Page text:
The Doors of Perception by Aldous Huxley
Reviewed by Jason Koivu
My rating: 3 of 5 stars
This must've blown minds when it came out. Now though, it's lost its edge.
Full disclosure, I'm here because of The Doors...of the Jim Morrison sort. Being a HUGE fan of him and the band, I absorbed all I could of them back during my teens. I even read his poetry. Hell, I even read William Blake's poetry, simply because it apparently influenced Morrison. However, I never did get around to reading Aldous Huxley's The Doors of Perception , the book title from which the band was named. WHAT THE HELL KIND OF A FAN AM I?!?!?!
Well, the reasons for me not getting to it until now are even more boring and inconsequential than this sentence. The point is, I've finally read the damn book. I needn't have bothered. It's pretty much what I figured it would be and there's nothing within it I needed to know.
Backstory: Bookish brainiac Huxley decided to try out the cactus drug peyote. In The Doors... he describes his trip. It's not half as interesting or entering as I'd hoped. (Here's a more entertaining, though less enlightening example: https://www.youtube.com/watch?v=zrIPL...)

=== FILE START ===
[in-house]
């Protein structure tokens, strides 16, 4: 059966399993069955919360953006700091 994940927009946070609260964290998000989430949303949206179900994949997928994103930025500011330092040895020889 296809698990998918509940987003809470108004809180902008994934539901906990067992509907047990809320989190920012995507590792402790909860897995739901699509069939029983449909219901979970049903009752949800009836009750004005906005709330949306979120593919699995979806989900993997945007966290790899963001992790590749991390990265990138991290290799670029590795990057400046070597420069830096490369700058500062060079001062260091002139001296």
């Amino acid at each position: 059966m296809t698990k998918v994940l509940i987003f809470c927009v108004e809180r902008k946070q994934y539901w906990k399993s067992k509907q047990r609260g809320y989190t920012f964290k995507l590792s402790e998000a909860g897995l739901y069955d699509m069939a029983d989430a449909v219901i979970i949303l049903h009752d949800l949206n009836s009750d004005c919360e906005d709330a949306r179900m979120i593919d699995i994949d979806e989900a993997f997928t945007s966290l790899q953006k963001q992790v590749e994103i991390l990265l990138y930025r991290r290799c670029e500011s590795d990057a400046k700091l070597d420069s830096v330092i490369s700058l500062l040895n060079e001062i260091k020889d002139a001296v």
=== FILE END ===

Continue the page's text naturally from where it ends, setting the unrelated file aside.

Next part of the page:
Nowadays this stuff is so commonplace as to make this book almost quaint. And the parts that aren't outdated, are just not interesting enough to make this a winner in my book. In fact, Huxley spends so much time, too many pages imo, on art and artists that I began to doubt the need for a book on the topic. I mean, if you've got to use filler in a 60 page novette, the book probably could've just been a lengthy article or pamphlet. I get the connection he's trying to make between the artist mind and that of one on mind-altering drugs, it's just that I don't find it all that enthralling.
Still and all, this has its value. Some of the points Huxley makes herein are still valid. He was clearly an intelligent, well-read man. I guess I just didn't have the same mind-expanding experience as Morrison had when reading this.
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